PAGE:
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Driving and dementia

Homecare Together have put together some tips for people who drive and have been diagnosed with Alzheimer’s or another form of dementia. Three steps you MUST take following a diagnosis of dementia. Firstly always follow the advice of your GP.

Step 1: You must inform your insurance company of any major changes in health status and this includes dementia. If you do not do this your policy may be invalid. Your insurance company should tell you what you need to do to keep your cover in place they should NOT automatically remove your cover or increase your costs especially if your GP and your on-road driving assessment say you are safe to continue.

Step 2: Inform your driving licence service (NDLS). You need to do this in person and they recommend you make an appointment if possible. You will need to show your current driving licence your PPS number and a completed driving application form (d401) and a completed Driving Licence Medical Report Form (D501). Your GP will complete this form You can download this from the RSA website too. Your appointment with the NDLS should be free. If your medical report says you are safe to drive they will issue a new licence.

Step 3: Complete your on the road driving assessment. Your GP or insurance company most likely will ask you to have this assessment. It is not the same as a full driving test. An assessor will usually drive around familiar areas in your local area. The assessor will focus on your ability to drive safely. Following the assessment the assessor will write a report with one of three outcomes. a: you can continue to drive b: You can continue but with restrictions so this may be that you should not drive at night or alone it may also recommend a retest say in 6 months time. c: You need to stop driving immediately.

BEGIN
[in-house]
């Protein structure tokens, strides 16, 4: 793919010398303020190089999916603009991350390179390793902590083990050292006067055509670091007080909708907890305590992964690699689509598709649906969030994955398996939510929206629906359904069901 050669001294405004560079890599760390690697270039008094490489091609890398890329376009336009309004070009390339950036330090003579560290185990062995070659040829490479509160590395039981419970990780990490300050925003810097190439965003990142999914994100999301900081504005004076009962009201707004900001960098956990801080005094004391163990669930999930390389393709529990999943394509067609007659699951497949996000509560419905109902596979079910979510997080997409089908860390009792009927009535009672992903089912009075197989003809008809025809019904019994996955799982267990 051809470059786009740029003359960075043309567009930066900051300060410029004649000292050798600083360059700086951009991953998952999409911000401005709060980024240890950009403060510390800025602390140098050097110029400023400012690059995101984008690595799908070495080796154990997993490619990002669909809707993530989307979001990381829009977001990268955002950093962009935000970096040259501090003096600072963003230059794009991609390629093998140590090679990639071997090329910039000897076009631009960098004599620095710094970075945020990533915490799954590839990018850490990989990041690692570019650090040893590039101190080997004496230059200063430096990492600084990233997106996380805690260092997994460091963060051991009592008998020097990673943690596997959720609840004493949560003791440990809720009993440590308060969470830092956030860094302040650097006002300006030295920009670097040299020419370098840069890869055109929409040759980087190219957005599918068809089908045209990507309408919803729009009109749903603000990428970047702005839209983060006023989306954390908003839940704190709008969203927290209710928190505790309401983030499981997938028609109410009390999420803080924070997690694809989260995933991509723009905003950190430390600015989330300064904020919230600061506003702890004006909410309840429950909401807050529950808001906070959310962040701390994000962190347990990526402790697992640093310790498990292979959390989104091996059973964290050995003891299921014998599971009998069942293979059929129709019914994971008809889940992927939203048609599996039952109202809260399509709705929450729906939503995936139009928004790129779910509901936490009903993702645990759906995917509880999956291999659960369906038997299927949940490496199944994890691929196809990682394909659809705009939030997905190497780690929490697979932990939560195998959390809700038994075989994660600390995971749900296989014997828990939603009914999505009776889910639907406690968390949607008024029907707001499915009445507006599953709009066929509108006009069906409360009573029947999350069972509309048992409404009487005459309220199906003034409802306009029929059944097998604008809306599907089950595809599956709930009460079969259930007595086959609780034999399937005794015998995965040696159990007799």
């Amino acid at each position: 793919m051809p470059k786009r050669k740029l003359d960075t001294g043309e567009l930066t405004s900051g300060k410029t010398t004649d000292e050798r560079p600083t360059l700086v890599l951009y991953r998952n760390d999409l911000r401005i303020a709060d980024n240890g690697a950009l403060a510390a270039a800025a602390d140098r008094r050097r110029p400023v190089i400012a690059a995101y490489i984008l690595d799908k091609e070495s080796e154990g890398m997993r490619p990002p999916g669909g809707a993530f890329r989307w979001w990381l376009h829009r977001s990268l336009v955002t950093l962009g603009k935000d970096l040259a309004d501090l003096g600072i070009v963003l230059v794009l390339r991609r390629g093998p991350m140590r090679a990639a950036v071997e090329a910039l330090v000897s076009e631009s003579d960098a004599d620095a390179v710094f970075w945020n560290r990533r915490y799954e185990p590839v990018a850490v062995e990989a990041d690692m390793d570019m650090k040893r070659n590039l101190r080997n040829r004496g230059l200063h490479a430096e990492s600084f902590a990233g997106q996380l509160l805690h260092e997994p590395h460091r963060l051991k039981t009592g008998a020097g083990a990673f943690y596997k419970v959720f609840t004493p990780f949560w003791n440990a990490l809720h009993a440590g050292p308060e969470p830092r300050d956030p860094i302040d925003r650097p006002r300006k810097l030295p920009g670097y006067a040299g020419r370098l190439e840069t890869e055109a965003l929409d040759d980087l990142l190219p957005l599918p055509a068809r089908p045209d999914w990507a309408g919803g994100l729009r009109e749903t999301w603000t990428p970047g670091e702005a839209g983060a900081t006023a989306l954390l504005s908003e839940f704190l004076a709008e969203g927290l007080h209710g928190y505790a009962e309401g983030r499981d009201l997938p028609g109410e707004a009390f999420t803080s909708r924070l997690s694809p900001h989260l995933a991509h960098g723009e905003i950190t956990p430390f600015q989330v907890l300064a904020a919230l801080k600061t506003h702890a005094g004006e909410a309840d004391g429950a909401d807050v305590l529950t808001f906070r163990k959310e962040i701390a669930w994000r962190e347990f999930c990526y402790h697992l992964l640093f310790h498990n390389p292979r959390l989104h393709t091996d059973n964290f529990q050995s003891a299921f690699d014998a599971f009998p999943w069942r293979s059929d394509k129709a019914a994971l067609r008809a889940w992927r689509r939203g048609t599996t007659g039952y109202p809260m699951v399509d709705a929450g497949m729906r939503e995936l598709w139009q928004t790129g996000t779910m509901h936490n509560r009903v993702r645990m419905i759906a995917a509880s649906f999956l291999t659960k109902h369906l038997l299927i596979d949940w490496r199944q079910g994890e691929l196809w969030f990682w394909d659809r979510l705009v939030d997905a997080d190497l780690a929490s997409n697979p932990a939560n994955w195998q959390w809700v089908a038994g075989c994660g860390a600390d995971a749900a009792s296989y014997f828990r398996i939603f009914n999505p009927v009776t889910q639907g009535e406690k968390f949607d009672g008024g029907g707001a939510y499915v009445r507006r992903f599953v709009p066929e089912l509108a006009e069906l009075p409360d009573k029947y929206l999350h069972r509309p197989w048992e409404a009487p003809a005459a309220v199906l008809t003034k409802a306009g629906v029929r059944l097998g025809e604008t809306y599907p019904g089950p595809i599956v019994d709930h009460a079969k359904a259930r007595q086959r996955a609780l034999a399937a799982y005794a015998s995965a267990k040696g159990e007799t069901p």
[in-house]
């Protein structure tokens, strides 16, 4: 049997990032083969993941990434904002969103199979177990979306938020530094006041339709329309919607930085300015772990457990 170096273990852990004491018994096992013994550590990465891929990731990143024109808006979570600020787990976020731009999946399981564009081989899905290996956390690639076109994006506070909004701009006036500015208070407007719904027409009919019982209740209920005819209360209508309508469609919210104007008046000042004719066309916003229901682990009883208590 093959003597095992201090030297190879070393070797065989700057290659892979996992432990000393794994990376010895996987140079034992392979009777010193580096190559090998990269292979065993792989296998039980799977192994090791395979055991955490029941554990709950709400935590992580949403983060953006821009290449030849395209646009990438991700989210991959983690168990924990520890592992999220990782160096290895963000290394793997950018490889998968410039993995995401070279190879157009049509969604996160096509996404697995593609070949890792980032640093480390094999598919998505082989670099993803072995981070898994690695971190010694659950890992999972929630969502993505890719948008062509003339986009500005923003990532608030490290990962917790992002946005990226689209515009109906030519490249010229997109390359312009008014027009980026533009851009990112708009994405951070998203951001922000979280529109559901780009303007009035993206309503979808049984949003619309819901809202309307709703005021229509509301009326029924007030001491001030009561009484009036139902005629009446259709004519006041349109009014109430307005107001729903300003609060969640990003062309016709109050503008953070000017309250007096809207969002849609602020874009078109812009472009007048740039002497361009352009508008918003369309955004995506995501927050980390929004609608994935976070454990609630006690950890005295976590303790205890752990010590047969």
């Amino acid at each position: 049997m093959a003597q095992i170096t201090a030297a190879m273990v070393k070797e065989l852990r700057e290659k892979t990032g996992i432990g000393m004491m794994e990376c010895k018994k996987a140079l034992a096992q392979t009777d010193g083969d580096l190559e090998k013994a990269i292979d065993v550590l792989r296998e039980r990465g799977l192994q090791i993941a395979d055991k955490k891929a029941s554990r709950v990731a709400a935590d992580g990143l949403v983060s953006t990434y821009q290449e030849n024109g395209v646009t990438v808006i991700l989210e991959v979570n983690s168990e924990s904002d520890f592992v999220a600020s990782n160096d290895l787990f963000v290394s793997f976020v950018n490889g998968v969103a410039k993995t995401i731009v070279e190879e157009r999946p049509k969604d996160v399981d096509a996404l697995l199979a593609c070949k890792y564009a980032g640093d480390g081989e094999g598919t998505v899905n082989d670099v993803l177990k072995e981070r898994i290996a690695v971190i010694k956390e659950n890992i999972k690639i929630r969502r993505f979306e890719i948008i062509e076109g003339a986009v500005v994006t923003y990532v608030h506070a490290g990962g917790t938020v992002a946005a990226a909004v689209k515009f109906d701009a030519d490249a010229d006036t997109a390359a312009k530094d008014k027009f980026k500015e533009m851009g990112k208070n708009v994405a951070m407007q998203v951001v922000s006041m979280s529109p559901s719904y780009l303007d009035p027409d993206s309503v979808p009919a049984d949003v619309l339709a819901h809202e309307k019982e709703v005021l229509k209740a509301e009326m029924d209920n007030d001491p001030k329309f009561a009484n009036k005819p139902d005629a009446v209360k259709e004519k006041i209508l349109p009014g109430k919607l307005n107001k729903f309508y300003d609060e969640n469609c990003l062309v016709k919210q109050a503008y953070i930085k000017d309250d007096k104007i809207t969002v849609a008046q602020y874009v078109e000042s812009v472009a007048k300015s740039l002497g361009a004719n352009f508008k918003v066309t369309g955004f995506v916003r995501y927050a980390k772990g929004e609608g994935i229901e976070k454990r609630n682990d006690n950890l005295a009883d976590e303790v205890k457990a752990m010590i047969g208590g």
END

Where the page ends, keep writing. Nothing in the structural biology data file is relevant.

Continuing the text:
This report will usually be sent to your GP and your insurers. Your GP or Public Health Nurse will have a list of qualified assessors experienced with working with clients with dementia. Each on the road assessment has a cost, for which currently, there is no grant available.

So in addition to passing your assessment, you should also follow some tips to keep you and others safe.

DO: Drive familiar routes, keep journeys short, allow plenty of time, travel with someone else.

DON’T: Drive if you feel tired or stressed or upset, drive at busy times such as rush hour, drive in bad weather, drive at night.

At some point you will need to stop driving. This is because over time dementia will affect your ability to drive safely. Your safety and the safety of others is the most important thing. Giving up driving is a difficult step for many people as we link driving with independence and freedom. There are services like Homecare Together offer, which can supply friendly care staff who can drive you. You can also use local taxi services, voluntary services or rural transport schemes. Also family and friends may be happy to help.

Remember when you give up driving, you can reduce your costs and use the money to fund other ways of getting out and about.

Useful contacts : The Alzheimer’s Society of Ireland Helpline Freephone:1800 341 341

The National Driving Licence Service:

The Road Safety Authority:

The Rural Transport Network: or phone 066 714 7002

If in any doubt about any of the advice given or your health please contact your health care professional.

Source of additional information: The Alzheimer’s Society of Ireland Factsheet 1002

Homecare Together have taken care to ensure the accuracy of this information which may be subject to change. Homecare Together is not liable for any inaccuracies, errors, omissions.


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